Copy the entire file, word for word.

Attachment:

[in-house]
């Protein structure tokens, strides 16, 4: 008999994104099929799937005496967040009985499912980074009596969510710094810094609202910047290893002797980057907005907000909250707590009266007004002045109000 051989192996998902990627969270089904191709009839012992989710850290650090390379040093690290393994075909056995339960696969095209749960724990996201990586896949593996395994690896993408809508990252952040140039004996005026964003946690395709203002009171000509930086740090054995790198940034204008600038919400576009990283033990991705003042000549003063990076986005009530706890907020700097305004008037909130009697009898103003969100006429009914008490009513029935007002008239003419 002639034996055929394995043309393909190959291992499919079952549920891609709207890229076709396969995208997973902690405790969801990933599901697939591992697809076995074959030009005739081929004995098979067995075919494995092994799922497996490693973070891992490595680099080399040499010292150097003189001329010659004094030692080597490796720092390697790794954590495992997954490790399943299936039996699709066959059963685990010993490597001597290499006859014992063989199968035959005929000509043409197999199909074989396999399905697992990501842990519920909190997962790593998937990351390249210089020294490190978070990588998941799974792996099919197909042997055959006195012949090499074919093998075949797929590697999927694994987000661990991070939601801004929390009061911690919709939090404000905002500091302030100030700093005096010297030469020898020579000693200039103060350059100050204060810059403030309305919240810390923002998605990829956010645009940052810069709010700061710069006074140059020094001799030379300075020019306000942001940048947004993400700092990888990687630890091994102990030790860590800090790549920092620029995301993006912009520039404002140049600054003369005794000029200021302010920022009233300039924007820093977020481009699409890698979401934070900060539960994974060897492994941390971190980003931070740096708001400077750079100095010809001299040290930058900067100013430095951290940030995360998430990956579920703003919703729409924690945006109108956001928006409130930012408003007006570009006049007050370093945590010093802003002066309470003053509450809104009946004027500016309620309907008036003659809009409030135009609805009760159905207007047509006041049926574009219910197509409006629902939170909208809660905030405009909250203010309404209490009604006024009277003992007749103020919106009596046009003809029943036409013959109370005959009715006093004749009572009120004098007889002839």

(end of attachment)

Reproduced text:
[in-house]
């Protein structure tokens, strides 16, 4: 008999994104099929799937005496967040009985499912980074009596969510710094810094609202910047290893002797980057907005907000909250707590009266007004002045109000 051989192996998902990627969270089904191709009839012992989710850290650090390379040093690290393994075909056995339960696969095209749960724990996201990586896949593996395994690896993408809508990252952040140039004996005026964003946690395709203002009171000509930086740090054995790198940034204008600038919400576009990283033990991705003042000549003063990076986005009530706890907020700097305004008037909130009697009898103003969100006429009914008490009513029935007002008239003419 002639034996055929394995043309393909190959291992499919079952549920891609709207890229076709396969995208997973902690405790969801990933599901697939591992697809076995074959030009005739081929004995098979067995075919494995092994799922497996490693973070891992490595680099080399040499010292150097003189001329010659004094030692080597490796720092390697790794954590495992997954490790399943299936039996699709066959059963685990010993490597001597290499006859014992063989199968035959005929000509043409197999199909074989396999399905697992990501842990519920909190997962790593998937990351390249210089020294490190978070990588998941799974792996099919197909042997055959006195012949090499074919093998075949797929590697999927694994987000661990991070939601801004929390009061911690919709939090404000905002500091302030100030700093005096010297030469020898020579000693200039103060350059100050204060810059403030309305919240810390923002998605990829956010645009940052810069709010700061710069006074140059020094001799030379300075020019306000942001940048947004993400700092990888990687630890091994102990030790860590800090790549920092620029995301993006912009520039404002140049600054003369005794000029200021302010920022009233300039924007820093977020481009699409890698979401934070900060539960994974060897492994941390971190980003931070740096708001400077750079100095010809001299040290930058900067100013430095951290940030995360998430990956579920703003919703729409924690945006109108956001928006409130930012408003007006570009006049007050370093945590010093802003002066309470003053509450809104009946004027500016309620309907008036003659809009409030135009609805009760159905207007047509006041049926574009219910197509409006629902939170909208809660905030405009909250203010309404209490009604006024009277003992007749103020919106009596046009003809029943036409013959109370005959009715006093004749009572009120004098007889002839």